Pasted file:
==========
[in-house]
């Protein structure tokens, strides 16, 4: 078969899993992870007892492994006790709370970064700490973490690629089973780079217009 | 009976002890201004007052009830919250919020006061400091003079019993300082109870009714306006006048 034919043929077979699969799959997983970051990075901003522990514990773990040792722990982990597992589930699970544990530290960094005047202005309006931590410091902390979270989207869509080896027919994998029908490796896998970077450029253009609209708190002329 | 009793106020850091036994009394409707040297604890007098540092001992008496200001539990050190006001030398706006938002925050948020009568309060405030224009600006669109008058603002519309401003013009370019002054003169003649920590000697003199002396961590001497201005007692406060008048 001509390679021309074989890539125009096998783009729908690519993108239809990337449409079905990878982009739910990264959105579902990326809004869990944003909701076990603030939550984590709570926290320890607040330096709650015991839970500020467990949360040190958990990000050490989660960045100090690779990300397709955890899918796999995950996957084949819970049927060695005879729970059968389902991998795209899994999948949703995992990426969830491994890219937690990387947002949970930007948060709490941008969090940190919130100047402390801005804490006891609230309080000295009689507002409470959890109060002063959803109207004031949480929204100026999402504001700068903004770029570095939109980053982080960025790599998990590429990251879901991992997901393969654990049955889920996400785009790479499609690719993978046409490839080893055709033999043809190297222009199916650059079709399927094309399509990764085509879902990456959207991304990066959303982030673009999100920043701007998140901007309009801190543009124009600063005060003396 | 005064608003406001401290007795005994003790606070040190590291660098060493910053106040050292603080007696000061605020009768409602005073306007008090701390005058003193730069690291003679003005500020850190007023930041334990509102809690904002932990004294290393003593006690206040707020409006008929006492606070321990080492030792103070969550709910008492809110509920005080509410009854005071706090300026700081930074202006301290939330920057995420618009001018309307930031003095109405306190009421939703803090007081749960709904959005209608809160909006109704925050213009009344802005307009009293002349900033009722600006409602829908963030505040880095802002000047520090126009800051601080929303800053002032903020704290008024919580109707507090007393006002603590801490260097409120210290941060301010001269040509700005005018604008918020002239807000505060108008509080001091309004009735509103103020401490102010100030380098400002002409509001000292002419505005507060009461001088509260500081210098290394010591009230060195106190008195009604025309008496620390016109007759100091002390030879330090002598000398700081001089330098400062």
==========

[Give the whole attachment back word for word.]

[in-house]
């Protein structure tokens, strides 16, 4: 078969899993992870007892492994006790709370970064700490973490690629089973780079217009 | 009976002890201004007052009830919250919020006061400091003079019993300082109870009714306006006048 034919043929077979699969799959997983970051990075901003522990514990773990040792722990982990597992589930699970544990530290960094005047202005309006931590410091902390979270989207869509080896027919994998029908490796896998970077450029253009609209708190002329 | 009793106020850091036994009394409707040297604890007098540092001992008496200001539990050190006001030398706006938002925050948020009568309060405030224009600006669109008058603002519309401003013009370019002054003169003649920590000697003199002396961590001497201005007692406060008048 001509390679021309074989890539125009096998783009729908690519993108239809990337449409079905990878982009739910990264959105579902990326809004869990944003909701076990603030939550984590709570926290320890607040330096709650015991839970500020467990949360040190958990990000050490989660960045100090690779990300397709955890899918796999995950996957084949819970049927060695005879729970059968389902991998795209899994999948949703995992990426969830491994890219937690990387947002949970930007948060709490941008969090940190919130100047402390801005804490006891609230309080000295009689507002409470959890109060002063959803109207004031949480929204100026999402504001700068903004770029570095939109980053982080960025790599998990590429990251879901991992997901393969654990049955889920996400785009790479499609690719993978046409490839080893055709033999043809190297222009199916650059079709399927094309399509990764085509879902990456959207991304990066959303982030673009999100920043701007998140901007309009801190543009124009600063005060003396 | 005064608003406001401290007795005994003790606070040190590291660098060493910053106040050292603080007696000061605020009768409602005073306007008090701390005058003193730069690291003679003005500020850190007023930041334990509102809690904002932990004294290393003593006690206040707020409006008929006492606070321990080492030792103070969550709910008492809110509920005080509410009854005071706090300026700081930074202006301290939330920057995420618009001018309307930031003095109405306190009421939703803090007081749960709904959005209608809160909006109704925050213009009344802005307009009293002349900033009722600006409602829908963030505040880095802002000047520090126009800051601080929303800053002032903020704290008024919580109707507090007393006002603590801490260097409120210290941060301010001269040509700005005018604008918020002239807000505060108008509080001091309004009735509103103020401490102010100030380098400002002409509001000292002419505005507060009461001088509260500081210098290394010591009230060195106190008195009604025309008496620390016109007759100091002390030879330090002598000398700081001089330098400062």